The demon had inhabited the boy from childhood and abused him with seizures, even trying to kill him by throwing him into fire or water.

Jesus rebuked them harshly for their unsuccess due to their lack of faith. The father begged Jesus for help and brought the boy as Jesus requested.

Now the problem must have had something to do with lack of faith even on the part of the father since he said to Jesus, “If you can do anything --- help us.” Jesus calls his faith to account and the father asks for help to overcome his unbelief.

This is the natural human condition and it is where all of us must begin when coming to Jesus. We need help with our unbelief because faith is a gift of God.

Jesus even has that power to help us come to him for help. He helps us at our most basic point of need and gives us the faith in which he chooses to work.

The spirit leaves with a shriek at Jesus command and is told to depart forever. The corpse-like appearance of the boy after Jesus casts out the demon demonstrates the degree to which demon possession can take over.

But notice that this spirit does not identify Jesus or babble on like many of the other spirits. This deaf and mute spirit was one that shut off all communication.

And this may be the key to Jesus’ later comment to the disciples when they ask him why they couldn’t drive it out. He tells them that ‘this kind’ can only come out by prayer.

Since it was a spirit of non-verbal communication it would not respond to a verbal command to depart. But prayer is spiritual communication to invoke the power of God, in this case against evil.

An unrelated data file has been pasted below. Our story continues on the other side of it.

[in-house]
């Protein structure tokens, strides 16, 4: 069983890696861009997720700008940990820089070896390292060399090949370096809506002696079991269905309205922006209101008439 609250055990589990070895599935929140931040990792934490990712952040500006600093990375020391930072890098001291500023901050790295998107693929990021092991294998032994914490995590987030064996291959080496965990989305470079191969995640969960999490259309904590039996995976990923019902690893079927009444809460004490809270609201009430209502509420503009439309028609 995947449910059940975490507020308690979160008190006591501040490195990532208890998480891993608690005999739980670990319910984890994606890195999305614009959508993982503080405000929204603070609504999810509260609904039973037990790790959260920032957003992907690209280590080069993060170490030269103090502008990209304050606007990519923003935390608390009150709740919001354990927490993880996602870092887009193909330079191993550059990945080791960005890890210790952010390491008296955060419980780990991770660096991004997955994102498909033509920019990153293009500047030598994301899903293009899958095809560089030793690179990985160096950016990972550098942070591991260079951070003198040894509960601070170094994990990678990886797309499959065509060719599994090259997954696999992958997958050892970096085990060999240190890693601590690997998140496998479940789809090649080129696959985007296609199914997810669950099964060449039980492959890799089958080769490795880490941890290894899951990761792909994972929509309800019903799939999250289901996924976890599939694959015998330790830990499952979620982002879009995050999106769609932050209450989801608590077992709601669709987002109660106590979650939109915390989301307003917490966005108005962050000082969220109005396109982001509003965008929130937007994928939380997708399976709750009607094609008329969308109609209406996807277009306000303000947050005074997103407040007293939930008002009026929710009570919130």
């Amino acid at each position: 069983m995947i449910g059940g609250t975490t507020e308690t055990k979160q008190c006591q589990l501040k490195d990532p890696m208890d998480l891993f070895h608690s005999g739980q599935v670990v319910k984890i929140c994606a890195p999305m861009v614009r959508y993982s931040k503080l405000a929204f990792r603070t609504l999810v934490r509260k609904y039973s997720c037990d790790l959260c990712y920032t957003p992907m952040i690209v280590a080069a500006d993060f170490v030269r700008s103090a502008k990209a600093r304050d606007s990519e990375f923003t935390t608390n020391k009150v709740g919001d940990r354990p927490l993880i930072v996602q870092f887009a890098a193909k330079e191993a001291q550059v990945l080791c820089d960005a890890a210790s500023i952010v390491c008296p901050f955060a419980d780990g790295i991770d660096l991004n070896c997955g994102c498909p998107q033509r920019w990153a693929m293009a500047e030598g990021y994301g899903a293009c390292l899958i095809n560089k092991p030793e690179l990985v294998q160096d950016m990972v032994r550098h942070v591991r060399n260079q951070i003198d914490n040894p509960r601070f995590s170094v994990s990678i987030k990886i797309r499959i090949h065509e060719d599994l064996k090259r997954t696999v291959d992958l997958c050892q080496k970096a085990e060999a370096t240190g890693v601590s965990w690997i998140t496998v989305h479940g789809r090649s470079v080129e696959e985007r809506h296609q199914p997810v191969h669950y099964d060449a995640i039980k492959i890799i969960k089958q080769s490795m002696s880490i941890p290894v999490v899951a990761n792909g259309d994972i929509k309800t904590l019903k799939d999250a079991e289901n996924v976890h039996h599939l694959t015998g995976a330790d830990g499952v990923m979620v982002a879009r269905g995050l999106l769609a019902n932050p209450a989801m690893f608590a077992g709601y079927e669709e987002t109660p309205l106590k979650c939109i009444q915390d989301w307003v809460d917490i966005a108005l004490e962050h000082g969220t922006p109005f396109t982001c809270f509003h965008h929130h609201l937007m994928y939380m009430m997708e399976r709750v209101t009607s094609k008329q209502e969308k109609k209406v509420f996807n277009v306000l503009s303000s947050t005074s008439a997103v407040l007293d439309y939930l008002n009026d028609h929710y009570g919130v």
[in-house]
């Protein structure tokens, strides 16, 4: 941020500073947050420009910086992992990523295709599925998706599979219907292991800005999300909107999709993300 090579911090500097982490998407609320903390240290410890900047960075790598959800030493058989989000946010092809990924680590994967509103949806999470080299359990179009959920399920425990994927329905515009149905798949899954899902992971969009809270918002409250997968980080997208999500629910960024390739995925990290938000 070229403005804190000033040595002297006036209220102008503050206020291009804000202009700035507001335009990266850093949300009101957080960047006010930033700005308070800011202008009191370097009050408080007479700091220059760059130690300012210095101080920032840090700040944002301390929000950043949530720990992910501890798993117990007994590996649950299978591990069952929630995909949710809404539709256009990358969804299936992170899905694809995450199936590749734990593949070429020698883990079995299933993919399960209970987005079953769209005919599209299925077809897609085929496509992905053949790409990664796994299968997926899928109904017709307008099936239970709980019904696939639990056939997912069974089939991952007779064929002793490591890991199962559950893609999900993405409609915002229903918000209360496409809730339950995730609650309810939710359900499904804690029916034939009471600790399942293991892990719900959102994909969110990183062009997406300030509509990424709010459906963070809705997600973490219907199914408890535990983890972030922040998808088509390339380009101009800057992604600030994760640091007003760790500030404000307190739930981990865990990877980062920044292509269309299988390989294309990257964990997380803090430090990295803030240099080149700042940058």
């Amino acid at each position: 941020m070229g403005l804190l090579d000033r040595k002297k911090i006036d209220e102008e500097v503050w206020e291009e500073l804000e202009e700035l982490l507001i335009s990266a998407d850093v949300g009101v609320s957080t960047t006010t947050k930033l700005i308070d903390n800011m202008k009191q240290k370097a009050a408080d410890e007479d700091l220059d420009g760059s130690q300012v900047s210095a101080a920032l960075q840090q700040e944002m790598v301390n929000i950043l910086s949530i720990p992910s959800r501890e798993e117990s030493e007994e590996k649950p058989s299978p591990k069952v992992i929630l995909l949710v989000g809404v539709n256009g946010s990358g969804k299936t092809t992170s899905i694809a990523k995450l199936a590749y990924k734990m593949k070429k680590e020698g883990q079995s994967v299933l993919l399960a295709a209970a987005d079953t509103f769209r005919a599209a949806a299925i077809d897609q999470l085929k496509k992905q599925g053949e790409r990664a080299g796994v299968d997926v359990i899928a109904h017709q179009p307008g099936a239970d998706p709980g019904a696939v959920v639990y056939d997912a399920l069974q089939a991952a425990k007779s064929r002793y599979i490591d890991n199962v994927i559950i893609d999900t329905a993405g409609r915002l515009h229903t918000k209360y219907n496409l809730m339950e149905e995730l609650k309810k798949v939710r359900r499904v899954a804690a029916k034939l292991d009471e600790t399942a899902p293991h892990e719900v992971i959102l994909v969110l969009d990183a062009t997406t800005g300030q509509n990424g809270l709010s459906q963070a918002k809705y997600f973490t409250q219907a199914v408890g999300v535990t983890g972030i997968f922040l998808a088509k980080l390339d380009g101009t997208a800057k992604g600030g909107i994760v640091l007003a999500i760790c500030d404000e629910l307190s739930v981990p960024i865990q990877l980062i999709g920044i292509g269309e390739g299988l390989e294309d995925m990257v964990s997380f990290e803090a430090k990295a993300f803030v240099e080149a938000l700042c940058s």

Jesus could cast it out by verbal command because he is God. Once again, the power of Jesus over evil is seen because of who he is.

If we want to do his work, we must seek his power. Now in his absence, prayer is the only means to accomplish this, and it is effective when done in faith.

          10.     The Importance of Attitude

On the heels of this experience comes another issue that may explain the unsuccess of the disciples against the deaf and mute spirit (9:38ff).

They are jealous of another man, not part of their group, who was casting out demons in the name of Jesus.

Jesus essentially rebukes them on this as well, telling them not to hinder anyone doing his work in his name.

The disciples, like us, had the all too human tendency to strive in the power of the flesh rather than in the power of Jesus. We not only fail when we act on our own, we fail others, and we fail Jesus.

His kingdom and his power are wider than our little group. When we truly work for him, we truly work together.

He has ordained that all his resources oppose evil. All those who believe in him together proclaim his power and become a mighty victorious force in his name.

The insidious nature of our evil enemy demands every cooperation with the One who holds the key to his undoing.

Conclusion:

"Pigs in the Parlor" and Gal. 5:22-25 (fruit of the Spirit)